Cloud variety gets its shot

‘Undulatus asperatus’ first new species to be discovered since 1951

Jane Wiggins/Associated Press
After this June 20, 2006, photo by Jane Wiggins of Cedar Rapids, Iowa, went viral on the Internet, cloudspotters have been searching for other such “undulatus asperatus” clouds. Enlarge photo

Jane Wiggins/Associated Press After this June 20, 2006, photo by Jane Wiggins of Cedar Rapids, Iowa, went viral on the Internet, cloudspotters have been searching for other such “undulatus asperatus” clouds.

It may have taken a few billion years, but one type of cloud is finally getting noticed.

Meteorologists and “cloudspotters” around the world are seeking to formally recognize the first new cloud variety discovered since 1951.

Like all cloud species, this one’s named using the Latin classification system. So it’s been dubbed “undulatus asperatus” – aka “agitated waves” – and looks like a surreal undulating blanket that covers part or all of the sky.

Keen cloudspotters have been taking photos of the cloud for the last few years, spurred in part by a 2006 photo by Jane Wiggins of Cedar Rapids, Iowa, that went viral on the Internet, says Gavin Pretor-Pinney, president of the Cloud Appreciation Society, a group of 30,000 weather enthusiasts based in England.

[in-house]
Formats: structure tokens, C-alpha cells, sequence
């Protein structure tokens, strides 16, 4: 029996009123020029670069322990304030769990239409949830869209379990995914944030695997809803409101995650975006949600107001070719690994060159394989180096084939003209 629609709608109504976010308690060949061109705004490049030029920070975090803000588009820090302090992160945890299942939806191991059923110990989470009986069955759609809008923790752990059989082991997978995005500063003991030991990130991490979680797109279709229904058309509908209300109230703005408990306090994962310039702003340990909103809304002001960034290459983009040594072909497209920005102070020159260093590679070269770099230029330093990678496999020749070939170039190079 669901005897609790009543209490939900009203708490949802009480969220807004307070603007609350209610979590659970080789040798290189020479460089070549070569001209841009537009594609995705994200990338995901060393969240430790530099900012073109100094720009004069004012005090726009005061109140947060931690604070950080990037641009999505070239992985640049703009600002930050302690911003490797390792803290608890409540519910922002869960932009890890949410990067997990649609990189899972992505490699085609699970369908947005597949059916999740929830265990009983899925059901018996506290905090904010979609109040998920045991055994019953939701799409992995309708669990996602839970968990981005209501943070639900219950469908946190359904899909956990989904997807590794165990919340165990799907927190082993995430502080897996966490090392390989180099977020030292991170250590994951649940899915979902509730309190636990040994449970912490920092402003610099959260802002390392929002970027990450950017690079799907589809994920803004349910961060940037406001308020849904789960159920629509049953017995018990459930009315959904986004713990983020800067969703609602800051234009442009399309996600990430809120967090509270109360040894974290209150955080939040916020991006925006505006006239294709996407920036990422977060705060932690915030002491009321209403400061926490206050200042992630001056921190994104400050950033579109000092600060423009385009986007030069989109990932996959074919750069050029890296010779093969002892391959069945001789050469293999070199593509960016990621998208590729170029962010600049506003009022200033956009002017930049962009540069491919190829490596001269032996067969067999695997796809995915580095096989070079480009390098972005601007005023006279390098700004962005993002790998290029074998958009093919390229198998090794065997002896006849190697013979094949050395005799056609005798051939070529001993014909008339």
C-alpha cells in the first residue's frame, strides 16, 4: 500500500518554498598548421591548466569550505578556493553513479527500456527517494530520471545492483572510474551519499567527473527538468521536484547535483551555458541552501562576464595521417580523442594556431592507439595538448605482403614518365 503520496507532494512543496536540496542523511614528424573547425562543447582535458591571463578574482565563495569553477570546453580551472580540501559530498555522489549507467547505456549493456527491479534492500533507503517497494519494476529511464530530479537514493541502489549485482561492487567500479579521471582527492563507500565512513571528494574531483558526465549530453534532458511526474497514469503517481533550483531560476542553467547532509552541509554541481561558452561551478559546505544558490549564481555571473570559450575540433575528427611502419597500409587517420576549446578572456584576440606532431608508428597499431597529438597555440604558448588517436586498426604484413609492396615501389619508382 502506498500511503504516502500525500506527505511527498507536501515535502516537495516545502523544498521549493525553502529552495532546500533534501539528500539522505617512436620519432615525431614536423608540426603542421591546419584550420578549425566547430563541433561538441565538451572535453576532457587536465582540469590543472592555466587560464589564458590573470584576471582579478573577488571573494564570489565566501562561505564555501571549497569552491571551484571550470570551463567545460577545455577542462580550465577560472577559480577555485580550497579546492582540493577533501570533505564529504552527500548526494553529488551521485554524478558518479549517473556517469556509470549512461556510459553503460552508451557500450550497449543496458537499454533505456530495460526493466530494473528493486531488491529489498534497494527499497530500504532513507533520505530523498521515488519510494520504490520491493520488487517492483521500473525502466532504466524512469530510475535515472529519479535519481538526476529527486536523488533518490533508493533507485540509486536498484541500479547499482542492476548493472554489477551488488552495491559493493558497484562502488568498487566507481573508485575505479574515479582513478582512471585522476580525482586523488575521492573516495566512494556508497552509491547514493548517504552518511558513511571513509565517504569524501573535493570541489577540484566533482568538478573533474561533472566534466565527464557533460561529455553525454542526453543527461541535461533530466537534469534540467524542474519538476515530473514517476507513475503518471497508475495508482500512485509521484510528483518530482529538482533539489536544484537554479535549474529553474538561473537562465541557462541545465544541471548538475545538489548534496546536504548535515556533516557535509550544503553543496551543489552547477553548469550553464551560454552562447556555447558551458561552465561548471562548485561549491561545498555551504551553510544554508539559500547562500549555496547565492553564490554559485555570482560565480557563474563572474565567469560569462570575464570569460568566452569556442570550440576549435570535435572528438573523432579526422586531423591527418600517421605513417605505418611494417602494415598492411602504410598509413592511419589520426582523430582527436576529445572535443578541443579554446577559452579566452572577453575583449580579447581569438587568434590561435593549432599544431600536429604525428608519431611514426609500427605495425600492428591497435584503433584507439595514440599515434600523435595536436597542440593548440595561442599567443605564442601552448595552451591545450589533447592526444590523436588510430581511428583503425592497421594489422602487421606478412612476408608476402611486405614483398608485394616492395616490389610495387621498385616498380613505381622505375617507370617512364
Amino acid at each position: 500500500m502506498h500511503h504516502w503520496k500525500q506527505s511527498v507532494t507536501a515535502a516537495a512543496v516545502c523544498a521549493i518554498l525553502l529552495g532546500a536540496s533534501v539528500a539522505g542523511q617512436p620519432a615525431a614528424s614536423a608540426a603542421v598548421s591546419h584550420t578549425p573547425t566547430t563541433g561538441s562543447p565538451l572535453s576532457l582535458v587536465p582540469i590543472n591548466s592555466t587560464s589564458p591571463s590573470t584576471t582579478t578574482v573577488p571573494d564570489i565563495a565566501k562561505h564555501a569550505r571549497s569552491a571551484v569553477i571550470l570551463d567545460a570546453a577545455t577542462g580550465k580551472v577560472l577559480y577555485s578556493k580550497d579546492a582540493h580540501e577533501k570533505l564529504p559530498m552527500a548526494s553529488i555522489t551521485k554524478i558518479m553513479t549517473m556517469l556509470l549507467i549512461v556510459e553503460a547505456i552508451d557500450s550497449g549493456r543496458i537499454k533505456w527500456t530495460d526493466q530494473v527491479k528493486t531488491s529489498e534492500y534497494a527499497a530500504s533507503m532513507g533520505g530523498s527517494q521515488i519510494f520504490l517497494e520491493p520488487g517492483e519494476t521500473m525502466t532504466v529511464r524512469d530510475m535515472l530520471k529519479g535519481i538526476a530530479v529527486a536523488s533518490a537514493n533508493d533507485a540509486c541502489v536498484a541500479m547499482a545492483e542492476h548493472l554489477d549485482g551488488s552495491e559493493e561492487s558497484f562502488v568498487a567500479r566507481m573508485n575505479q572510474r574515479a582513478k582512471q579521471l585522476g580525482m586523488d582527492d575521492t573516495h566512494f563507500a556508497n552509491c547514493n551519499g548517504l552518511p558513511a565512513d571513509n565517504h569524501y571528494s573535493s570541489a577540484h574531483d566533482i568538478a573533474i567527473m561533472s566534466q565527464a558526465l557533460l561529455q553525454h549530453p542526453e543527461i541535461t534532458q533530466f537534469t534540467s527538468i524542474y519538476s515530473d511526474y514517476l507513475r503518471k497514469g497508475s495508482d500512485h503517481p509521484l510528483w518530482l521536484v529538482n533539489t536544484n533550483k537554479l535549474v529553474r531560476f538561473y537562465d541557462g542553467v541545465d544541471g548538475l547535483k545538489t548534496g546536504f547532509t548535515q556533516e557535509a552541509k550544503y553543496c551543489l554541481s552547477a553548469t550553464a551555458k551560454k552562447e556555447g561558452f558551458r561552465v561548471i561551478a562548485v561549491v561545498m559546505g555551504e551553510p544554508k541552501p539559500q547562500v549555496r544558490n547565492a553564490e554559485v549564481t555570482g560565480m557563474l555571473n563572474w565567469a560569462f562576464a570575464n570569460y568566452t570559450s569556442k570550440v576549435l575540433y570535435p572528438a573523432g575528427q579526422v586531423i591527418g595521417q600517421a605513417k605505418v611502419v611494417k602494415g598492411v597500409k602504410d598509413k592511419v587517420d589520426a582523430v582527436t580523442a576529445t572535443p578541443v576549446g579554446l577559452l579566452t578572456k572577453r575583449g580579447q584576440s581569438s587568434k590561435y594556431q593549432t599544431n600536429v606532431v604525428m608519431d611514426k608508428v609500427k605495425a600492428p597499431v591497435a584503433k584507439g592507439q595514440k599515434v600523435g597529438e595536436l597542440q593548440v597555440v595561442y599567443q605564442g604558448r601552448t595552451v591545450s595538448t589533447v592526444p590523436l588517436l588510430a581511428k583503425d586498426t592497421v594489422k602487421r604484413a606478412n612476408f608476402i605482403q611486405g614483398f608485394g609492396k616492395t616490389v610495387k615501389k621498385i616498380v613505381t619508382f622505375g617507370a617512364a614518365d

Who can officially recognize the cloud? The United Nations’ World Meteorological Organization in Geneva has the final say in cloud classification. Luke Howard, an English pharmacist, first proposed the Latin naming system for clouds in the early 19th century.

“It will only become an official classification if it is included in the World Meteorological Organization’s reference book, the International Cloud Atlas,” Pretor-Pinney says.

In this day and age of instant communication, the organization still moves at a rather slow pace, and a new book may still be a few years away. “The last time they did a new edition of the book was in 1975,” he says. The atlas has not been put online.

Pretor-Pinney says that Graeme Anderson, a meteorology student at Reading University in the U.K., recently did his doctoral dissertation about what causes undulatus asperatus to form.

By studying weather records and using a computer model to simulate the cloud, Anderson found that asperatus are similar to mammatus clouds. But winds at the cloud level cause it to be sheared into wavelike forms known as undulatus. Anderson’s conclusion was that there was a case for this being accepted as a new classification.

What’s new in this age of social media is a new iPhone app coming soon from the Cloud Appreciation Society that it says will “gather geo-tagged sitings of the formation from cloudspotters around the world, which we will feed to Reading University to help them study the causes for the formation.”

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